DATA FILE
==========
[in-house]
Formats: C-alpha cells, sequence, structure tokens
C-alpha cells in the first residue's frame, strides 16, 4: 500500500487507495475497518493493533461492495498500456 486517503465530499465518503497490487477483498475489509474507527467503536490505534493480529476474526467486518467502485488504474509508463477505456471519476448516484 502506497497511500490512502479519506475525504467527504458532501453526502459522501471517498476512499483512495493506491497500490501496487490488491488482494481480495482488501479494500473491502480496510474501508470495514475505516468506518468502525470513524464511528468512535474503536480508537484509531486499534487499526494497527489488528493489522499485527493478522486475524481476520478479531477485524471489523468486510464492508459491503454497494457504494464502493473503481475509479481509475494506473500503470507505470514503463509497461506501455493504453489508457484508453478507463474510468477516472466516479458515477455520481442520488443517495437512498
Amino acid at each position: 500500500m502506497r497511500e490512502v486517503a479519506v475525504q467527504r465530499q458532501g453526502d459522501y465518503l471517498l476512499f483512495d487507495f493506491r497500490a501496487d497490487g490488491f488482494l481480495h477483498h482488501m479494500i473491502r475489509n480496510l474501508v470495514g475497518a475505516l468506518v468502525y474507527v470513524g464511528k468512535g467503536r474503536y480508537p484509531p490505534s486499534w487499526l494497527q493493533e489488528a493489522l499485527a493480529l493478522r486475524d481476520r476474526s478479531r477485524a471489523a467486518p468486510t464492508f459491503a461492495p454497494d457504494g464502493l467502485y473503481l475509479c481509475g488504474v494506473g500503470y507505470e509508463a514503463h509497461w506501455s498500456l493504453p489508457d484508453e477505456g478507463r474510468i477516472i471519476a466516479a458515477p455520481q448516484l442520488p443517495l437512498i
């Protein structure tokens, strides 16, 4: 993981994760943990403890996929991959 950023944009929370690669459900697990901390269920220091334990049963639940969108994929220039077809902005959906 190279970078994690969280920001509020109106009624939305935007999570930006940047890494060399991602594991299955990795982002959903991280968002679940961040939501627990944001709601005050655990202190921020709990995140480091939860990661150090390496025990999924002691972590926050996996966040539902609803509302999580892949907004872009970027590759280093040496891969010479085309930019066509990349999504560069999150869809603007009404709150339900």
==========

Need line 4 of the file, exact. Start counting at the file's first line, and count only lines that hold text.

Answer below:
Amino acid at each position: 500500500m502506497r497511500e490512502v486517503a479519506v475525504q467527504r465530499q458532501g453526502d459522501y465518503l471517498l476512499f483512495d487507495f493506491r497500490a501496487d497490487g490488491f488482494l481480495h477483498h482488501m479494500i473491502r475489509n480496510l474501508v470495514g475497518a475505516l468506518v468502525y474507527v470513524g464511528k468512535g467503536r474503536y480508537p484509531p490505534s486499534w487499526l494497527q493493533e489488528a493489522l499485527a493480529l493478522r486475524d481476520r476474526s478479531r477485524a471489523a467486518p468486510t464492508f459491503a461492495p454497494d457504494g464502493l467502485y473503481l475509479c481509475g488504474v494506473g500503470y507505470e509508463a514503463h509497461w506501455s498500456l493504453p489508457d484508453e477505456g478507463r474510468i477516472i471519476a466516479a458515477p455520481q448516484l442520488p443517495l437512498i